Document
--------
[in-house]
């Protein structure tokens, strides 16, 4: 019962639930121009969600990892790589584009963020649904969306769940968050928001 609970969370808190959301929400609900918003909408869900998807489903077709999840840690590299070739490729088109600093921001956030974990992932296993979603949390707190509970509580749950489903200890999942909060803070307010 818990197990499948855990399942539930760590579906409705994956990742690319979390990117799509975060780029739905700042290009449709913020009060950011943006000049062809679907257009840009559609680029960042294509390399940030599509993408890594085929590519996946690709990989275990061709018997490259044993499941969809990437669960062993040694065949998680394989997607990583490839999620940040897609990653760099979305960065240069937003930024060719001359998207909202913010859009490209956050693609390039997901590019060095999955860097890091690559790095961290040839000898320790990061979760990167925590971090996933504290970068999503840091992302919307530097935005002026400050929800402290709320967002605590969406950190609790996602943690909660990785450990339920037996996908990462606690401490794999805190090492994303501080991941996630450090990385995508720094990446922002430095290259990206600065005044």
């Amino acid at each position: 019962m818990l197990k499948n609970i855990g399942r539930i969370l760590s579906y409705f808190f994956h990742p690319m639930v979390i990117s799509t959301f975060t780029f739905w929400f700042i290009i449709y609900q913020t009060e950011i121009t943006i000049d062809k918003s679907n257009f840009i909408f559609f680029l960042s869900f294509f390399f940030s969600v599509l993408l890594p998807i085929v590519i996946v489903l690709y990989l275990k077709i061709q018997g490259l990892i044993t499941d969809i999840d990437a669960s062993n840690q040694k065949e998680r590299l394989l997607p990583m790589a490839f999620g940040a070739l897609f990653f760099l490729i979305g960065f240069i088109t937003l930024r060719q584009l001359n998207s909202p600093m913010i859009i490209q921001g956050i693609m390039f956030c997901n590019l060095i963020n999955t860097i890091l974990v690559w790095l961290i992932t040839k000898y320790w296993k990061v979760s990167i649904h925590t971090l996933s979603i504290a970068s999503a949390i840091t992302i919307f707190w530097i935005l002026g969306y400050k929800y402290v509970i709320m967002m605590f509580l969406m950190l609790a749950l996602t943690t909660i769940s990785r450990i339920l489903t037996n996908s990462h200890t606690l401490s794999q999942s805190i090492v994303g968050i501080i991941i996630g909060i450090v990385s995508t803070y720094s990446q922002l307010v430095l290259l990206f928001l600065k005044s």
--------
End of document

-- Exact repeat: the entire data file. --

[in-house]
């Protein structure tokens, strides 16, 4: 019962639930121009969600990892790589584009963020649904969306769940968050928001 609970969370808190959301929400609900918003909408869900998807489903077709999840840690590299070739490729088109600093921001956030974990992932296993979603949390707190509970509580749950489903200890999942909060803070307010 818990197990499948855990399942539930760590579906409705994956990742690319979390990117799509975060780029739905700042290009449709913020009060950011943006000049062809679907257009840009559609680029960042294509390399940030599509993408890594085929590519996946690709990989275990061709018997490259044993499941969809990437669960062993040694065949998680394989997607990583490839999620940040897609990653760099979305960065240069937003930024060719001359998207909202913010859009490209956050693609390039997901590019060095999955860097890091690559790095961290040839000898320790990061979760990167925590971090996933504290970068999503840091992302919307530097935005002026400050929800402290709320967002605590969406950190609790996602943690909660990785450990339920037996996908990462606690401490794999805190090492994303501080991941996630450090990385995508720094990446922002430095290259990206600065005044």
């Amino acid at each position: 019962m818990l197990k499948n609970i855990g399942r539930i969370l760590s579906y409705f808190f994956h990742p690319m639930v979390i990117s799509t959301f975060t780029f739905w929400f700042i290009i449709y609900q913020t009060e950011i121009t943006i000049d062809k918003s679907n257009f840009i909408f559609f680029l960042s869900f294509f390399f940030s969600v599509l993408l890594p998807i085929v590519i996946v489903l690709y990989l275990k077709i061709q018997g490259l990892i044993t499941d969809i999840d990437a669960s062993n840690q040694k065949e998680r590299l394989l997607p990583m790589a490839f999620g940040a070739l897609f990653f760099l490729i979305g960065f240069i088109t937003l930024r060719q584009l001359n998207s909202p600093m913010i859009i490209q921001g956050i693609m390039f956030c997901n590019l060095i963020n999955t860097i890091l974990v690559w790095l961290i992932t040839k000898y320790w296993k990061v979760s990167i649904h925590t971090l996933s979603i504290a970068s999503a949390i840091t992302i919307f707190w530097i935005l002026g969306y400050k929800y402290v509970i709320m967002m605590f509580l969406m950190l609790a749950l996602t943690t909660i769940s990785r450990i339920l489903t037996n996908s990462h200890t606690l401490s794999q999942s805190i090492v994303g968050i501080i991941i996630g909060i450090v990385s995508t803070y720094s990446q922002l307010v430095l290259l990206f928001l600065k005044s």